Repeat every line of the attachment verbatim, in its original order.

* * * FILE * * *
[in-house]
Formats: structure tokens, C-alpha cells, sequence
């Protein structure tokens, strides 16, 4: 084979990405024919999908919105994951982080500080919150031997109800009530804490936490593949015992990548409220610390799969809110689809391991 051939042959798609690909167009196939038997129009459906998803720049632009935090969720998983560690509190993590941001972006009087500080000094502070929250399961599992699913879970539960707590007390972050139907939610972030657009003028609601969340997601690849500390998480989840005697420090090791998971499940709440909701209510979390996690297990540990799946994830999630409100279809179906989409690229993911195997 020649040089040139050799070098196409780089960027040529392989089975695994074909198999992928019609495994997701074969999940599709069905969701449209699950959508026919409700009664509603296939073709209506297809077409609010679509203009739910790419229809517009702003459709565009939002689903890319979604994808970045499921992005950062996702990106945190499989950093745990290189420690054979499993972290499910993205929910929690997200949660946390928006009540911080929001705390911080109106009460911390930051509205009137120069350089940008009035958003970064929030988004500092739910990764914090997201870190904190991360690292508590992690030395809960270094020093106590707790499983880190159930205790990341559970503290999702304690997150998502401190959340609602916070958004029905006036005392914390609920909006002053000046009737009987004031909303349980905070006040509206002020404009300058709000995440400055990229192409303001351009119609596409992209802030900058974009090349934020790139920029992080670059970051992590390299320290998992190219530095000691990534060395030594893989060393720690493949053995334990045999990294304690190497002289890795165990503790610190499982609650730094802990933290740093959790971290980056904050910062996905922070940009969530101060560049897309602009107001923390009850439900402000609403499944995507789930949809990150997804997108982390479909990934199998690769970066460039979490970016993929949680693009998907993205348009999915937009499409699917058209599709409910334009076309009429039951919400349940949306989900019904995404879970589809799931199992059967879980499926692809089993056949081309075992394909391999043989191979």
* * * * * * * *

[in-house]
Formats: structure tokens, C-alpha cells, sequence
């Protein structure tokens, strides 16, 4: 084979990405024919999908919105994951982080500080919150031997109800009530804490936490593949015992990548409220610390799969809110689809391991 051939042959798609690909167009196939038997129009459906998803720049632009935090969720998983560690509190993590941001972006009087500080000094502070929250399961599992699913879970539960707590007390972050139907939610972030657009003028609601969340997601690849500390998480989840005697420090090791998971499940709440909701209510979390996690297990540990799946994830999630409100279809179906989409690229993911195997 020649040089040139050799070098196409780089960027040529392989089975695994074909198999992928019609495994997701074969999940599709069905969701449209699950959508026919409700009664509603296939073709209506297809077409609010679509203009739910790419229809517009702003459709565009939002689903890319979604994808970045499921992005950062996702990106945190499989950093745990290189420690054979499993972290499910993205929910929690997200949660946390928006009540911080929001705390911080109106009460911390930051509205009137120069350089940008009035958003970064929030988004500092739910990764914090997201870190904190991360690292508590992690030395809960270094020093106590707790499983880190159930205790990341559970503290999702304690997150998502401190959340609602916070958004029905006036005392914390609920909006002053000046009737009987004031909303349980905070006040509206002020404009300058709000995440400055990229192409303001351009119609596409992209802030900058974009090349934020790139920029992080670059970051992590390299320290998992190219530095000691990534060395030594893989060393720690493949053995334990045999990294304690190497002289890795165990503790610190499982609650730094802990933290740093959790971290980056904050910062996905922070940009969530101060560049897309602009107001923390009850439900402000609403499944995507789930949809990150997804997108982390479909990934199998690769970066460039979490970016993929949680693009998907993205348009999915937009499409699917058209599709409910334009076309009429039951919400349940949306989900019904995404879970589809799931199992059967879980499926692809089993056949081309075992394909391999043989191979």